Will the fundamentally weak dollar lend support for demand for precious metals?
''Gold Gains After U.S. Payrolls Data
Gold futures edged higher and silver pared steep losses as news of U.S. job creation renewed concerns about inflationary pressures.
Data that showed U.S. nonfarm payrolls rose by 244,000 last month, as the private sector posted its strongest employment gain in five years, restored some confidence about the recovery in the world's largest economy. That renewed a move into gold as some believe rising consumer and producer prices are in the offing amid easy monetary policy.
'There is a little inflation play,' said Sterling Smith, an analyst with Country Hedging.
The metals also gained as increased appetite for riskier assets sent the U.S. dollar lower. Foreign buyers' demand for precious metals increases whenever the greenback declines because dollar-denominated gold and silver appear cheaper.
The most actively traded gold contract, for June delivery, was up $13.10, or 0.9%, at $1,494.50 a troy ounce in midmorning trade on the Comex division of the New York Mercantile Exchange. The nearby May contract was up $12.40, or 0.8%, at $1,493.30.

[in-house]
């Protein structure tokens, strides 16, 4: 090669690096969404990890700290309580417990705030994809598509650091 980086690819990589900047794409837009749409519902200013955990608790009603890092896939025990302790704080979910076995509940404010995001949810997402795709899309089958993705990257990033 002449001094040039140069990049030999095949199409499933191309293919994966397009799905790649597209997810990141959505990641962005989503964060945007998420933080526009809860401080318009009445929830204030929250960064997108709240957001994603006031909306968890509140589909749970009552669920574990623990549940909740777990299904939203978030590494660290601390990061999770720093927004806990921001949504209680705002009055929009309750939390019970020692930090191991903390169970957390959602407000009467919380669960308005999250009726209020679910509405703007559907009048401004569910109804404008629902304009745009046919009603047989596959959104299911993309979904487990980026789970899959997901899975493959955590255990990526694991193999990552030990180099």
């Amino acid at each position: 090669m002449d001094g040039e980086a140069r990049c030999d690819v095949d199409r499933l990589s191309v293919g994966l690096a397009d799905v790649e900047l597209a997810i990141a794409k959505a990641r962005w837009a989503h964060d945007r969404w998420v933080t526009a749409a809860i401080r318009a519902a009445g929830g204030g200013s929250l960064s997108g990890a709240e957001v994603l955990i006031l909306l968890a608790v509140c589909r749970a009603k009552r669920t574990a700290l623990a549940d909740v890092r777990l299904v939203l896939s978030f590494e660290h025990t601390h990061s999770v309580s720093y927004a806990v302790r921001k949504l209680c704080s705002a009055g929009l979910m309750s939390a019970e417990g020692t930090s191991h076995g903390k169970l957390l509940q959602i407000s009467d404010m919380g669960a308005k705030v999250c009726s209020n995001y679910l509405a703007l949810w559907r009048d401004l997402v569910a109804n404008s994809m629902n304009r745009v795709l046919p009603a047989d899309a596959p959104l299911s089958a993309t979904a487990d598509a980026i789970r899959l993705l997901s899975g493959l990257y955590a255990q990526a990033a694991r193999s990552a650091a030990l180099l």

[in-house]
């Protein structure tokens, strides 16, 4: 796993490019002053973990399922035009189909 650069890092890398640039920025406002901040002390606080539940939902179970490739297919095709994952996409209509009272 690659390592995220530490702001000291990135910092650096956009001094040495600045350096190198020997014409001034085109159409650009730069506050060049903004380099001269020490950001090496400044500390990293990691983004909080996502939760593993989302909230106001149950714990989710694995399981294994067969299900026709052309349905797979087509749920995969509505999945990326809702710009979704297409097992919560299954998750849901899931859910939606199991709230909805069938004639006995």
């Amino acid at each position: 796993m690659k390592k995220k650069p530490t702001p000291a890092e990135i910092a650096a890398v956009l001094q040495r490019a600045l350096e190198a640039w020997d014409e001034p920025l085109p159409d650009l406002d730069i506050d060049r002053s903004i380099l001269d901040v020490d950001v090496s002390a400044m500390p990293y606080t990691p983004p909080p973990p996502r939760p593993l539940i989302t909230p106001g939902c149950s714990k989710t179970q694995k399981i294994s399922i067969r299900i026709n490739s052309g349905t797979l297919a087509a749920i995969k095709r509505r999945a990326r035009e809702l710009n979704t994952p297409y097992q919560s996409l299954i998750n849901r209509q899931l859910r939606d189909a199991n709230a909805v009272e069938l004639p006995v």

July silver was down 5.5 cents, or 0.2%, at $36.185 a troy ounce while May silver was off 10.6 cents, or 0.3%, at $36.125. Although well up from intraday lows, the metal remains in a downtrend as rising trading-deposit requirements, known as margins, continued to force investors to sell out of the market. July silver sank as far as $33.035, its lowest intraday price since Feb. 25.
Still, investors haven't abandoned precious metals altogether.
At the same time it released the payrolls figures, the Labor Department also said the unemployment rate -- which is obtained from a separate household survey -- rose to 9.0% last month from 8.8% in March.''